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'Into God's arms'
With song and joy, Benedictines remember Sr. Denise Mosier, killed in a head-on collision with an alleged drunk driver.
A solitary bell tolled from atop the little chapel of the Benedictine Monastery Friday afternoon as a line of mourners snaked its way through the Bristow-based grounds toward a quiet cemetery. A contradictory pair led the solemn procession: a white hearse, bearing the body of Sister Denise Mosier, and a young Benedictine novice, light on her feet, raising colorful ribbons toward heaven in a way that would have been sure to make Sister Denise, a liturgical dancer, proud.
Those ribbons made the sad walk for Sister Denise's family, friends and Benedictine sisters a little more bearable as they prepared to inter her casket among the graves of her fellow sisters. The 66-year-old’s funeral, after all, was really a celebration of life, built on the firm resolve of the Benedictine sisters that “our Denise” was looking down on them from heaven.
“We are bereft at the thought of life without Denise and yet we rejoice with her that she has found the Christ of her desire,” said Sister Cecilia Dwyer, prioress of the monastery, in a reflection during the funeral Mass.
Sister Denise was, as Sister Cecilia, put it, propelled “straight from the backseat of a car into God's arms” the morning of Aug. 1 when the vehicle she and two other sisters were riding in was hit head-on by an alleged drunk driver six miles from the monastery on Bristow Road near Wright Lane. (See full story from the accident.)
Sisters Charlotte Lange, 70, and Connie Ruth Lupton, 75, who had been traveling to the monastery from Richmond with Sister Denise for the sisters’ annual retreat, remain in critical condition at Inova Fairfax Hospital in Falls Church. Both sisters have had multiple surgeries to combat the many injuries sustained in the collision. As of Aug. 10, Sister Charlotte was showing signs of responsiveness.
“Keep those prayers coming,” said Sister Benedict Kesock, former principal of St. Charles Borromeo School in Arlington, at the funeral. “It's not over yet.”
According to Prince William County police officer Jonathon Perok, Carlos A. Martinelly Montano, 23, driver of the other vehicle, was charged with his third DUI offense in five years, involuntary manslaughter and driving on a revoked license. It since has come to light that Montano is an illegal immigrant with a long history of arrests and citations.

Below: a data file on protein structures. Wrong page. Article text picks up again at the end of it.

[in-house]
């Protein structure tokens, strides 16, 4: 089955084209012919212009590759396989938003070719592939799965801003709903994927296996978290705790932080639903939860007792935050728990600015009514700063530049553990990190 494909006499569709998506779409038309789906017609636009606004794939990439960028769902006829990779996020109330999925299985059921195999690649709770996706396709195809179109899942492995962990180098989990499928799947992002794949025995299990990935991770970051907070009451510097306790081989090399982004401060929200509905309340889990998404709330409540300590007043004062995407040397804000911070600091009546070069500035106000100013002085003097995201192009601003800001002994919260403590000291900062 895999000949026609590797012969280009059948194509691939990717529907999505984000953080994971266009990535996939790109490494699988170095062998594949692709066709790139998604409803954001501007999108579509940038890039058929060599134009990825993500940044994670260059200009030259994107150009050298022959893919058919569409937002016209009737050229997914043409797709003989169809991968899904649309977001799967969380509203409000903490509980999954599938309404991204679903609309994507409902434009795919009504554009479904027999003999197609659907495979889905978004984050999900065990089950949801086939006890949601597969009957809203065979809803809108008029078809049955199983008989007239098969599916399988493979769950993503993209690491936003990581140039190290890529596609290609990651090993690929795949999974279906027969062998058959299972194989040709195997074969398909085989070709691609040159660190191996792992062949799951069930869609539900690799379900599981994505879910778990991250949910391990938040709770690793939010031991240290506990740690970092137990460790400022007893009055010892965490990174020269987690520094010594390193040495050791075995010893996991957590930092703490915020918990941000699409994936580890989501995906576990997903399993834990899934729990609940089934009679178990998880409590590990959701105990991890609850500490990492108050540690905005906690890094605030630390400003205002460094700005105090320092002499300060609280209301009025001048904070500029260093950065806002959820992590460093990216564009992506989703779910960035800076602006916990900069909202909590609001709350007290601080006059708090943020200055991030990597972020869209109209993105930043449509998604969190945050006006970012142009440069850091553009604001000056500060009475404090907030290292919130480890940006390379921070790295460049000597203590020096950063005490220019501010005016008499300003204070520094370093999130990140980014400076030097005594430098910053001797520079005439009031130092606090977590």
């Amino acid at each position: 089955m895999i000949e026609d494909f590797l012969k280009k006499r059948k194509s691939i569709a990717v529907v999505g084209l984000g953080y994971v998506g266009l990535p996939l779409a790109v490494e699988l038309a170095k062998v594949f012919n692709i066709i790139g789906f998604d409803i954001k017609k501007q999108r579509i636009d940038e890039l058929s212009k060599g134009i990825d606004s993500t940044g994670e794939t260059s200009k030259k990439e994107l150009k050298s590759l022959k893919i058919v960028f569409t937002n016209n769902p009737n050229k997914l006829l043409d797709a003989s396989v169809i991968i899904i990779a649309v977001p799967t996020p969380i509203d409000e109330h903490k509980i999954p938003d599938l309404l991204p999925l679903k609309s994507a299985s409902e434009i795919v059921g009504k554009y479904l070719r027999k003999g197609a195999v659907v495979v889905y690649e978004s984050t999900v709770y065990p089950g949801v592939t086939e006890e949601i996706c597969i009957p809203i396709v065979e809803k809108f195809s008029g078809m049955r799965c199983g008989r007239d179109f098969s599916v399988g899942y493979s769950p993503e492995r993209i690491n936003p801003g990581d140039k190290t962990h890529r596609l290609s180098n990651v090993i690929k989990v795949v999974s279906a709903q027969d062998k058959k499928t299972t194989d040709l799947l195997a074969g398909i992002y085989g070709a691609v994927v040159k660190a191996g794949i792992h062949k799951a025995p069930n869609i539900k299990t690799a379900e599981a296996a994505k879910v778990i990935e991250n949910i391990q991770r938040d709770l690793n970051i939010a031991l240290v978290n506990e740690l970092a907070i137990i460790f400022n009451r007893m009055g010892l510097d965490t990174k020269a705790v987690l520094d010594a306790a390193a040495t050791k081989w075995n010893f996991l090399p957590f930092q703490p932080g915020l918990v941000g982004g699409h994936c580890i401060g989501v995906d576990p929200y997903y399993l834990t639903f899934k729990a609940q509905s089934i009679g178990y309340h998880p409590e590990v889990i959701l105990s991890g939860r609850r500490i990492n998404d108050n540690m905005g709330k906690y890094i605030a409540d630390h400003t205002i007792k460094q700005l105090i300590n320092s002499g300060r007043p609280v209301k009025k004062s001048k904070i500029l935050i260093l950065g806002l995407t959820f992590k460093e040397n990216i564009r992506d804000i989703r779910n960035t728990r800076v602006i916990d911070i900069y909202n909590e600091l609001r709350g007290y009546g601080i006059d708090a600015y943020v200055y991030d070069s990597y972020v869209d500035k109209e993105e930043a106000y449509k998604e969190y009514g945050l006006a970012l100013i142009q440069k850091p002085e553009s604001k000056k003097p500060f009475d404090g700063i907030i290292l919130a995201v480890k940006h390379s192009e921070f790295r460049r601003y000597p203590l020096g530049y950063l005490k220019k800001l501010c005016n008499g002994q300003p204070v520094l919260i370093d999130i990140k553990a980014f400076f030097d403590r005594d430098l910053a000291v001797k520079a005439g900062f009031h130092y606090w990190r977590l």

Despite their loss, the Benedictine Sisters said in a statement that the community is “dismayed and saddened that this tragedy has been politicized and become an apparent forum for the illegal immigration agenda.”
“While grieving and dealing with the death and severe injuries of our sisters, we would like to re-focus attention on the consequences of drinking and driving, and on Christ’s command to forgive,” it said.
“We all know Denise would have been the first to forgive, not excuse, but forgive, and she would have done so with compassion,” Sister Cecilia said in her reflection.
Father John Adams, president of So Others Might Eat in Washington, D.C., and a friend of Sister Denise’s for 42 years, celebrated the funeral Mass, which was filled with prayer and joyful music.
Arlington Bishop Paul S. Loverde concelebrated, along with several other priests from the Arlington Diocese and beyond.
“Please know that our diocesan family is joined with you in prayer and support,” the bishop told those gathered.
In addition to the small chapel, two overflow rooms were filled to capacity, participating in the Mass via live video feed from inside the chapel. The cries of African music rang out — a nod to Sister Denise’s eight years of ministry in Africa — as two sisters sang and danced toward the altar to present the gifts prior to Communion.
The time spent teaching seminarians in Ethiopia and Tanzania “was an experience which defined her life,” Sister Cecilia said. Sister Denise became absorbed with the continent’s culture, as was evident in the tables covered with photo albums and memorabilia from her life.
Sister Vicki Ix, director of vocation ministry, read the intercessions, which included prayers for the injured sisters, Montano and his family, and that Sister Denise “dance forever in God's eternal glory.”
Sister Denise was an educator, dancer, missionary and poet, Sister Cecilia said — not to mention the designated “toaster” at the annual sisters’ council meetings. At the monastery, she was a spiritual director and mentored women new to the community.
“Often Denise showed us the face of love,” Sister Cecilia said. “Once she knew you, she knew you … she would not give up on you.”
The dozens of cards, phone calls and e-mails the monastery received during the last week were “testimony to an all-inclusive spirit whose heart never ran out of room,” Sister Cecilia said.
According to Susan Walker, president of St. Gertrude School in Richmond, where Sisters Denise, Charlotte and Connie Ruth had a presence, everyone at the school is “very saddened” by the accident.
“I think it’s just a shocking piece of news,” Walker said. “Not only that it happened … but how it happened. It’s just so hard to take in.”
Sister Denise was “very involved” with the community, Walker said, coming to prayer services and other events. She often shared her gift of liturgical dance with the school.
“She was just a very faith-filled woman, a fun woman to be around,” Walker said. She was “supportive in any way we might have ever needed her to be.”
Sister Denise is survived by her mother, Edith Mosier; two brothers, John and Bob Mosier, and their wives, all from Kane, Pa.; a sister, Mary Ann, from Erie, Pa., several nieces and nephews; and the 31 sisters of her Benedictine community.
In lieu of flowers, donations are requested for the Benedictine Sisters’ ministries and may be sent to St. Benedict Monastery, 9535 Linton Hall Rd., Bristow, VA 20136.